Mega Review: Includes VF-25F, VF-25S, VF-25G, RVF-25, VF-25A, & YF-25
Packaging & Extras: (4.5/5)
If this toy came in a beefier box with a flip-top collector’s lid to it than I very likely would have given it a perfect score. I would have ignored the flimsiness of the box and given it a perfect score if the toy came bundled with super parts. As it is, you do get some nice extras:
2) Removable pilot figure (YF-25 comes with 2)
3) Gun (with collapsing stock), note: Ozma and VF-25A gun is a non-canon dark metallic gray but is otherwise the same as the purple guns included with Luca and Alto. Michael’s gun features pop out supports and mock pump action.
4) 3x Pairs of fixed-posed hands (6 hands total)
6) DX Display stand and adapters (the RVF stand differs slightly in the fighter mode mounting position from the other releases, the VF-25G stand has extra front end support… not sure why). The YF-25 Prophecy comes with a plain black stand instead of the SMS stand as the plane has NUNS markings instead of SMS.
7) Smaller co-pilot figure (Ozma and Michael only)
8) EX armor figure with Base and black wire to connect figure to base (Alto only). Grappling hooks (Michael only).
9) ABS head lasers (Ozma, Michael, VF-25A, and YF-25 only). YF-25 lasers are in the display stand tray.
10) Shield extender (Luca only)
11) Gun attachment parts (Luca only)
You’ll note that there are no stickers included with the toy; the idea being that all the detail you could need has already been painted on. I felt either a few stickers or some more detail could have been added for the cockpit area but that’s probably a discussion for a different section. The Ozma toy was the first toy released with that sleek Macross 30th anniversary logo. The grappling hooks included with the Michael release open and close. The YF-25 release came with the pilots and dagger in a new type of bag which can be opened without cutting (but was not resealable).
Charm & Collectability: (4/5)
Bandai’s first renewal releases were produced in small runs which quickly sold out. The version 1 DX VF-25 toys originally sold beginning December 2008 were hot sellers for Bandai. Whereas those toys retailed for an MSRP of 12,000 YEN we do see some price inflation on these “renewal” toys which went on sale in October 2011 with an MSRP of 14,000 YEN (although your extra 2,000 Yen did get you a display stand). The upward creeping price didn’t keep fans away and most stores saw all variants sell out (although it took Michael’s VF-25G a bit longer to disappear and Luca’s RVF-25 has been easily obtainable months after its release). I think the YF-25 release has all the hallmarks of a hot future collectible although it may take some time. It’s a very unique release and even has some mold changes, it was seen in the movies, and initial demand was probably subdued so it’s a good bet that Bandai skimped on the production number of any of these V2 toys and won’t reissue it. Releases have been as follows:
October 2011, 14,000 Yen, VF-25F Alto Custom (reissued July 2013, July 2014)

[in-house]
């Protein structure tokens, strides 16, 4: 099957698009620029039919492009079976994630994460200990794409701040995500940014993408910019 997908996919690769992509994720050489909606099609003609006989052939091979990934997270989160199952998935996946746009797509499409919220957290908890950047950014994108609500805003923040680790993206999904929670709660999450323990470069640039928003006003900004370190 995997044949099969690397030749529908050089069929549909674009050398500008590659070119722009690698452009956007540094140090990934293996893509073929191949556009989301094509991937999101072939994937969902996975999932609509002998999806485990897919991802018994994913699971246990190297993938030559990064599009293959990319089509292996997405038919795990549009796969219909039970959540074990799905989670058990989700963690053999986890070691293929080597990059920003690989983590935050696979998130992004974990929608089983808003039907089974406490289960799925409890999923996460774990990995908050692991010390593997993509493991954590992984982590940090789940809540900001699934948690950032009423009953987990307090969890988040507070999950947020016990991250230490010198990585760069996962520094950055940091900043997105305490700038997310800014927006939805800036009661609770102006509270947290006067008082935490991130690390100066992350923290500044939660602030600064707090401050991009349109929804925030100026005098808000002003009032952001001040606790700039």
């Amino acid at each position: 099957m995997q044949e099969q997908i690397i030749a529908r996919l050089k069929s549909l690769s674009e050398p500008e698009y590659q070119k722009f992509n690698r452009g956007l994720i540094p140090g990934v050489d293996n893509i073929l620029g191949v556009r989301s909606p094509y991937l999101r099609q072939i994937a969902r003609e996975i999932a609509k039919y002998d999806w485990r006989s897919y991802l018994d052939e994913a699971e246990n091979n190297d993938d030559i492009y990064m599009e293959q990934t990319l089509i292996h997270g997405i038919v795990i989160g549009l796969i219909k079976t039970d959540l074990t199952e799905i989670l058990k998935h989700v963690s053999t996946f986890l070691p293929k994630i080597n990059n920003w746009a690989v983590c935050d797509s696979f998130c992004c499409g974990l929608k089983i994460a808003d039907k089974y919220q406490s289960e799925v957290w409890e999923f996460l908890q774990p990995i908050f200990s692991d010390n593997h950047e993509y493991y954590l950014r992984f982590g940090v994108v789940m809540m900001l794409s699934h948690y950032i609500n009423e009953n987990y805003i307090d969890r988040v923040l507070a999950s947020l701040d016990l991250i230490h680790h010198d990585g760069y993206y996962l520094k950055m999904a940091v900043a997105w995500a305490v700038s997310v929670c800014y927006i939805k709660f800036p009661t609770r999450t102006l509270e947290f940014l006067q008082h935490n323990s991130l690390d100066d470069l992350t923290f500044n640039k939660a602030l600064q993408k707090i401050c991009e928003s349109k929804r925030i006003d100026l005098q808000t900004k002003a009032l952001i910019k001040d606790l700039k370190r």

January 2012, 14,000 Yen, VF-25S Ozma Custom (reissued November 2014)
September 2012, 14,000 Yen, VF-25G Michel Custom
June 2013, 14,000 Yen, RVF-25 Luca Custom
October 2013, 14,000 Yen, VF-25A Mass Production
June 2014, 14,000 Yen, YF-25 Prophecy
Super parts, Tornado parts, and armor parts for these toys were available exclusively through Tamashii. As you should expect, accessories for the version 1 toys do not work properly with version 2 toys since the version 2 toys are completely different molds. Check out my separate reviews of the renewal accessories.
Sculpt, Detail, & Paint: (9.5/10)
It is almost uncanny how well Bandai nailed it. When the version 1 toy came out in 2008 there were a lot of grumblings from fans who felt the transition from CGI to toy should have been straight forward but had clearly been botched. At the time, I felt the version 1 shortcomings in emulating the art must have been sacrifices to build a sturdy toy since the line art can look very thin at times. It’s clear to see now that I was wrong, emulating the line art nearly perfectly was possible, Bandai just needed some time and some feedback to their first effort to figure it out. With the combined experiences from Bandai’s DX VF-25 V1, DX VF-27, and DX YF-29 they now have the required expertise. If there’s one item that still stands out as not being quite right it’s that the hips are still just a tiny bit north of where they ought to be. From a detail perspective, it would have been nice if the turbines were painted and if more paint had been applied to the pilots and cockpits. The turbine detail is lacking, particularly on the VF-25G and RVF-25 toys where the entire area is left in the trim color (white and lime green respectively). It looks bad enough where you might want to just leave the intake covers on at all times. The paint job on the YF-25 toy is probably the best of all the releases (although I’m sure the scheme turns some people off). Check out the little arrow and latch near the landing gear doors. While the paint job overall is very nice the NUNS logo within the red diamonds should have been sharper. The YF-25 also features a different canopy shape and layout and a very nice-looking head.
Here’s a straight forward list of all the improvements seen on the V2 toy although some of these more appropriately belong in the sculpt/detail section:
1) Landing gears are larger and more properly detailed. Front landing gear has articulated tow bar, rear landing gears lock in place and can be removed without partially transforming the toy.
2) Leg fins angle out properly and are a much better size (although this makes them poke out the back of the leg when in battroid/GERWALK)
3) Pilot figure is removable
4) Area behind pilot in cockpit can be converted into a second seat which can fit the Ranka figure (included with Ozma and Michael). On the YF-25 this has been changed to be a full-time two-seat vehicle that accommodates two full-size pilot figures.
5) Intake covers are removable to expose turbine detail
6) Gun attaches in fighter mode without an additional part (except for the renewal RVF-25 toy)
7) Gun locks opened/closed and has a groove in the handle to help keep it in the hand
8) Fighter mode: head integrates more smoothly into the back
9) Fighter mode: legs sit higher
10) Fighter mode: nose doesn’t angle down as much
11) Fighter mode: blue parts in the nose are now blue plastic instead of paint